THE PESO dropped further against the dollar on Wednesday, returning to the P55 level for the first time in over a month, ahead of the release of US consumer price index (CPI) data and following mixed remarks from some US Federal Reserve officials.
The local unit closed at P55.22 against the dollar on Wednesday, depreciating by 29 centavos from its P54.93 finish on Tuesday, Bankers Association of the Philippines’ data showed.
This is the peso’s weakest close since its P55.24-per-dollar finish on March 9.
The local currency traded weaker against the dollar the entire day, opening Wednesday’s session at P55.05 versus the dollar. Its worst showing was at P55.24, while its intraday best was at P55 against the greenback.
Dollars exchanged declined to $935.98 million on Wednesday from the $1.143 billion recorded on Tuesday.
“The local currency weakened due to some market caution ahead of the US consumer inflation report tonight. The peso is expected to be influenced by the said report in tomorrow’s trading,” a trader said in an e-mail on Wednesday.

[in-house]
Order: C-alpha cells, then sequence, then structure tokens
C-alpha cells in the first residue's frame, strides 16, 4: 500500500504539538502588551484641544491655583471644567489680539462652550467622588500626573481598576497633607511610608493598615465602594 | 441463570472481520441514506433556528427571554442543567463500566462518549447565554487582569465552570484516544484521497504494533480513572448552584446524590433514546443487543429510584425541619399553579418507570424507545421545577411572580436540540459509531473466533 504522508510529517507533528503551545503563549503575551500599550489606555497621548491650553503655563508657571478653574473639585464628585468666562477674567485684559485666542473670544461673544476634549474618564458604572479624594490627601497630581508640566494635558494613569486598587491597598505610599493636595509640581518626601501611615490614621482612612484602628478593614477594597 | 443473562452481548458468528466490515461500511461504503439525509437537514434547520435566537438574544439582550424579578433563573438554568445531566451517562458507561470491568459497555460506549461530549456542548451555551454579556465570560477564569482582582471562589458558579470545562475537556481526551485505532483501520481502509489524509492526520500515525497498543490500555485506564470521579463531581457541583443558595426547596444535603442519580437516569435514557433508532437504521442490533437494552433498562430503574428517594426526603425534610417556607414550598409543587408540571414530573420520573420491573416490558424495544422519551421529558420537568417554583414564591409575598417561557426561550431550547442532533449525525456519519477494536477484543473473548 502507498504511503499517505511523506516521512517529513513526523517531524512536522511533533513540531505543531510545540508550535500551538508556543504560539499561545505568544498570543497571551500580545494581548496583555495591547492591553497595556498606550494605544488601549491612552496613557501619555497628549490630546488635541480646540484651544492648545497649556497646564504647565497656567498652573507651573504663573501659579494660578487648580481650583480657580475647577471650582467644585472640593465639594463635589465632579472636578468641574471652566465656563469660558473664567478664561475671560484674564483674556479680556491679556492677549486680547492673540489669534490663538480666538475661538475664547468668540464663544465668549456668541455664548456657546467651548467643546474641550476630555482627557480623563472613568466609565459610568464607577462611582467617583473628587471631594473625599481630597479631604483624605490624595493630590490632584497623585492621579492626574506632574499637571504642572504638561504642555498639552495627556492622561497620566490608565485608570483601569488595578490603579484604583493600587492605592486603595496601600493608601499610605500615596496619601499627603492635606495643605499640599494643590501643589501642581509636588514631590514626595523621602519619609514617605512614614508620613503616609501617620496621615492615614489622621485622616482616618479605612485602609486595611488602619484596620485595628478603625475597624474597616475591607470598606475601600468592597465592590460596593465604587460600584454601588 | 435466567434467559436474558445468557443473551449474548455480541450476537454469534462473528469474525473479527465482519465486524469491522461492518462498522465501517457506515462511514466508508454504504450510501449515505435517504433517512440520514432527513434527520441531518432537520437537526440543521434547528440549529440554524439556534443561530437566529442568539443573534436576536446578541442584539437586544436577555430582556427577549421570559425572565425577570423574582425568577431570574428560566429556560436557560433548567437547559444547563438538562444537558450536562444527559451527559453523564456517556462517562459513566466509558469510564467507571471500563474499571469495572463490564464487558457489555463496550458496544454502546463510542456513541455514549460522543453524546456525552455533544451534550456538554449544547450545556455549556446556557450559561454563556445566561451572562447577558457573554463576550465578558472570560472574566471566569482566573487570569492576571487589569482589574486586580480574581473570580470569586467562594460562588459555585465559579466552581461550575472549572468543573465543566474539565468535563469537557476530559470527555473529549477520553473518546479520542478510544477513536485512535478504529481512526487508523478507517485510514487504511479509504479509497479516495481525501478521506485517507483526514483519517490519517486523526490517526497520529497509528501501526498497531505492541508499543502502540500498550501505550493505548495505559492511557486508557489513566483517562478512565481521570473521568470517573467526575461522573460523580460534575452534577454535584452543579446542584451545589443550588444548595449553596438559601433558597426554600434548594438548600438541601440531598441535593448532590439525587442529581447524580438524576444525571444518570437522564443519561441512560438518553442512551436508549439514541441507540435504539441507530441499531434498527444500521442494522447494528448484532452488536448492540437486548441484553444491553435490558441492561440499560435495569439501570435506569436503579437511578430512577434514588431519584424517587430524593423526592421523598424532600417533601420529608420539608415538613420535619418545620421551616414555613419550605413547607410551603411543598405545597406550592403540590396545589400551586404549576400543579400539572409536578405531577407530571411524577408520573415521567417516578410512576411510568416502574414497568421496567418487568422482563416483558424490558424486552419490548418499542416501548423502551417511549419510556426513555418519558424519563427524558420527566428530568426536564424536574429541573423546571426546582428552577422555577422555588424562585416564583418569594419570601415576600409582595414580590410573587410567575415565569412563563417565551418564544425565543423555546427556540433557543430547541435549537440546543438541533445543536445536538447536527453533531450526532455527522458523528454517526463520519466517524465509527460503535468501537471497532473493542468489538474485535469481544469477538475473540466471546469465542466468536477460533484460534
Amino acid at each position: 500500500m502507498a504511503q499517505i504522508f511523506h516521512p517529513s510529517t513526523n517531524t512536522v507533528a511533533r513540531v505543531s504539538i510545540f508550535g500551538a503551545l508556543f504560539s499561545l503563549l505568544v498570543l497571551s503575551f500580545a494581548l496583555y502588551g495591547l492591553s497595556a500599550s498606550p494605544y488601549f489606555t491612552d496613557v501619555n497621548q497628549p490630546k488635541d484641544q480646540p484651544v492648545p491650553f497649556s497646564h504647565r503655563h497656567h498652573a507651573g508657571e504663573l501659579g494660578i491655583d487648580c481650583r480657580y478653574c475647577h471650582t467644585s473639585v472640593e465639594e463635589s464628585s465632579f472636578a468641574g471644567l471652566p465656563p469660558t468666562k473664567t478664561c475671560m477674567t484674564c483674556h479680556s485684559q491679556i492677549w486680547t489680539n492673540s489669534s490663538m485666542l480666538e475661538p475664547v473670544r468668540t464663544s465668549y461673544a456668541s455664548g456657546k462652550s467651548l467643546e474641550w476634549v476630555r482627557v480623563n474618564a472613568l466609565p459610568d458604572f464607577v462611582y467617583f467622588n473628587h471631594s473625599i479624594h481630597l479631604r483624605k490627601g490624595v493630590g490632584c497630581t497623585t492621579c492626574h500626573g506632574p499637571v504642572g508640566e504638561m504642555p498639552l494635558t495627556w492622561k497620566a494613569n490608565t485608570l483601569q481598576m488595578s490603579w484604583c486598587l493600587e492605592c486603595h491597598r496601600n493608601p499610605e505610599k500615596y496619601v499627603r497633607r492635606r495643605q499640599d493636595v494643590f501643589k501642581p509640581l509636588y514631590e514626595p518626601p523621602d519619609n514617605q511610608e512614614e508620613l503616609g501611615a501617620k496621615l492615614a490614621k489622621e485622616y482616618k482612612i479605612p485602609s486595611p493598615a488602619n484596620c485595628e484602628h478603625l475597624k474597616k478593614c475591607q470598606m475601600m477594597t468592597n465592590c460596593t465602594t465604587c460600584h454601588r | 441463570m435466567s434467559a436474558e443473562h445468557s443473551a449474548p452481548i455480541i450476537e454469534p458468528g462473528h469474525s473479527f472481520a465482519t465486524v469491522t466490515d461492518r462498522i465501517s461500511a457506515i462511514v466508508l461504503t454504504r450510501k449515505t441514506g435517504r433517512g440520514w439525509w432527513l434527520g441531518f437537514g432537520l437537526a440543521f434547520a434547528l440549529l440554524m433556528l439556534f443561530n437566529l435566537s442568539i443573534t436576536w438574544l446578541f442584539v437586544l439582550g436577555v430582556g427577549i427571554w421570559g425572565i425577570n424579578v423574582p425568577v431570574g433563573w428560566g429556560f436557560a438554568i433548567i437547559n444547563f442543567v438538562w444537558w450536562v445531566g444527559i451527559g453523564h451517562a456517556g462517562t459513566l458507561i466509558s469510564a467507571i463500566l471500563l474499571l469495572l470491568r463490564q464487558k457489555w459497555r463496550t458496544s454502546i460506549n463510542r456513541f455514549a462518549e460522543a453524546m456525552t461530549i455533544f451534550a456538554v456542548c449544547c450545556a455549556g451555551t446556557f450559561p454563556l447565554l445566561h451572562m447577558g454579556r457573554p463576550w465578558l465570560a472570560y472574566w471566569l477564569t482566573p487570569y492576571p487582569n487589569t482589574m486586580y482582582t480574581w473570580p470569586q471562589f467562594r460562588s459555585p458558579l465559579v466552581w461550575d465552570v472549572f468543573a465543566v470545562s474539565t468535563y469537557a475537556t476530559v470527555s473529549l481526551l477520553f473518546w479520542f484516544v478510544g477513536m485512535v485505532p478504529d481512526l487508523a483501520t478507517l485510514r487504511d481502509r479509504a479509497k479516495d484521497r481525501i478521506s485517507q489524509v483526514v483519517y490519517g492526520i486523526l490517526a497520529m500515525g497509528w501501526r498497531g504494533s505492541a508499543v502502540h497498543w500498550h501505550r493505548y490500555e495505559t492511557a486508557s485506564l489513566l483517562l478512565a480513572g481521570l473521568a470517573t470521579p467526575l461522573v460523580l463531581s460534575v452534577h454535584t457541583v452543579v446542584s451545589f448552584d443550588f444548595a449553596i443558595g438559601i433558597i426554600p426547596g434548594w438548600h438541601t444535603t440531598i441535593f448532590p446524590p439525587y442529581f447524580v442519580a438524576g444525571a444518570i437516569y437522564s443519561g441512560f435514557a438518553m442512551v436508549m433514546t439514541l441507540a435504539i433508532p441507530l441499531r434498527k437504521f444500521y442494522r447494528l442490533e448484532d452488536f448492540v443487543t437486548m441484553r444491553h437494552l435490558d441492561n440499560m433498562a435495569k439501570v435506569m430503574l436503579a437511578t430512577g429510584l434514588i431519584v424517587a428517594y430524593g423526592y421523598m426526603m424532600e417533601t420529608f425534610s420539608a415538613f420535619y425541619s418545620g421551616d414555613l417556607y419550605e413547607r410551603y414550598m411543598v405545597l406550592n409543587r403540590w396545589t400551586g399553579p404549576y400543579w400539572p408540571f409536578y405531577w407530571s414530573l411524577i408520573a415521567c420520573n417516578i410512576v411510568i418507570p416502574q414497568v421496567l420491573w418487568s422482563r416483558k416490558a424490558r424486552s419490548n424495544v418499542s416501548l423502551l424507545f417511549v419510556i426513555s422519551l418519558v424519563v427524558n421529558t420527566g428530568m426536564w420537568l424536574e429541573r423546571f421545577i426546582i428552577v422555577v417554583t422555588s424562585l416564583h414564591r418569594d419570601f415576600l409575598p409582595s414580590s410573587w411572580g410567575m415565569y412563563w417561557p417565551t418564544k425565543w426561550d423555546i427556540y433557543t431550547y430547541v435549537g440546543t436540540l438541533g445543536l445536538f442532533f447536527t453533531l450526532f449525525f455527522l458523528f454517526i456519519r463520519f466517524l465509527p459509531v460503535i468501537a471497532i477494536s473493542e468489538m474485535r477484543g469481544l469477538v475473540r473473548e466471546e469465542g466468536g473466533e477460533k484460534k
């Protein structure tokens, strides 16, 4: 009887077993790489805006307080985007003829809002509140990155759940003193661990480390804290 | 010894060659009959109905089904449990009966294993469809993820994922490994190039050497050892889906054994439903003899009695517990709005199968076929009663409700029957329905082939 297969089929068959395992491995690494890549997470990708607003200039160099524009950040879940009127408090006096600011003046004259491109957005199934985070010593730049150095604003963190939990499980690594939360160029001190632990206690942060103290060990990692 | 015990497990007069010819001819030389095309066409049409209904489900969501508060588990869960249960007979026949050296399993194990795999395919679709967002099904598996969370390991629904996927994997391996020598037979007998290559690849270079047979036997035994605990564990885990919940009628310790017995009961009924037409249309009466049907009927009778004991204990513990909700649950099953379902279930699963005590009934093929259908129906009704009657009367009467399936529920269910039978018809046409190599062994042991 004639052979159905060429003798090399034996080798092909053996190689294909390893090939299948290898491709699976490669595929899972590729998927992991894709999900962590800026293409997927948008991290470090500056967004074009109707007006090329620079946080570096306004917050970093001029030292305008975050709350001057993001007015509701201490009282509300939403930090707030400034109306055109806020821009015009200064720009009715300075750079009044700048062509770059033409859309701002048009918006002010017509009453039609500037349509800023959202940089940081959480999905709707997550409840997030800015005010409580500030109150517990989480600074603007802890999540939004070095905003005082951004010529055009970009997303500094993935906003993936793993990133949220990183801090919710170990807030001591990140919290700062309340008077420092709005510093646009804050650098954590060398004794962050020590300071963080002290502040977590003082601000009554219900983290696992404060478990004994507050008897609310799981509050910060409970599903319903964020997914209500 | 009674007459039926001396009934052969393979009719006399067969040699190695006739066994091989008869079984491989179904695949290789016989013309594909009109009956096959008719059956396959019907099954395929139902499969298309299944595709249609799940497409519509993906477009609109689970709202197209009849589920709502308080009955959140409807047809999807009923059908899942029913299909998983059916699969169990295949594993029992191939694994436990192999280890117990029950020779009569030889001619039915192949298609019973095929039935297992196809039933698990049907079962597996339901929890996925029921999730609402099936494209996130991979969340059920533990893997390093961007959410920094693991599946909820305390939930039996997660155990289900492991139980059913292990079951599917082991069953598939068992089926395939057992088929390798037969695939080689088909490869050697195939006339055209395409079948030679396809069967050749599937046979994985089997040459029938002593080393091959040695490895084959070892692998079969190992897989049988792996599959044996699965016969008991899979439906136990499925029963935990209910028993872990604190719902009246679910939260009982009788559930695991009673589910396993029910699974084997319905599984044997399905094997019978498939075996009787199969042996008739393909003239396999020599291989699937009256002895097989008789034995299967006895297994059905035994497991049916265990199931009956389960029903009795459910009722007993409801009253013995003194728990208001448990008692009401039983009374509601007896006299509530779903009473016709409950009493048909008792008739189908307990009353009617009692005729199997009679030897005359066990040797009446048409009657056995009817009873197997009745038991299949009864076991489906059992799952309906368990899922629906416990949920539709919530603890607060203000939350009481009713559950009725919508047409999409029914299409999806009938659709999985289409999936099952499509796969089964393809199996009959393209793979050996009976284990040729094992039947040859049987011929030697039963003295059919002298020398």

Markets are anticipating crucial US inflation data, which could give signals on how soon the Federal Reserve will end its aggressive rate hikes, Reuters reported.
After Friday’s jobs report showed a resilient US labor market, emboldening bets of a 25-basis-point (bp) hike at the Fed’s next meeting in May, investor attention is firmly on the March inflation report due later in the day.
The CPI is expected to show core inflation, which excludes volatile food and energy prices, at 0.4% on a monthly basis and 5.6% year over year in March, according to a Reuters poll, which would mark a rise from February’s 5.2% in a headache for the Fed.
“The peso exchange rate was again higher for the second straight day after mixed signals from Fed officials, mostly hawkish, but not all, increased market expectations for another 25-bp Fed rate hike,” Rizal Commercial Banking Corp. Chief Economist Michael L. Ricafort said…
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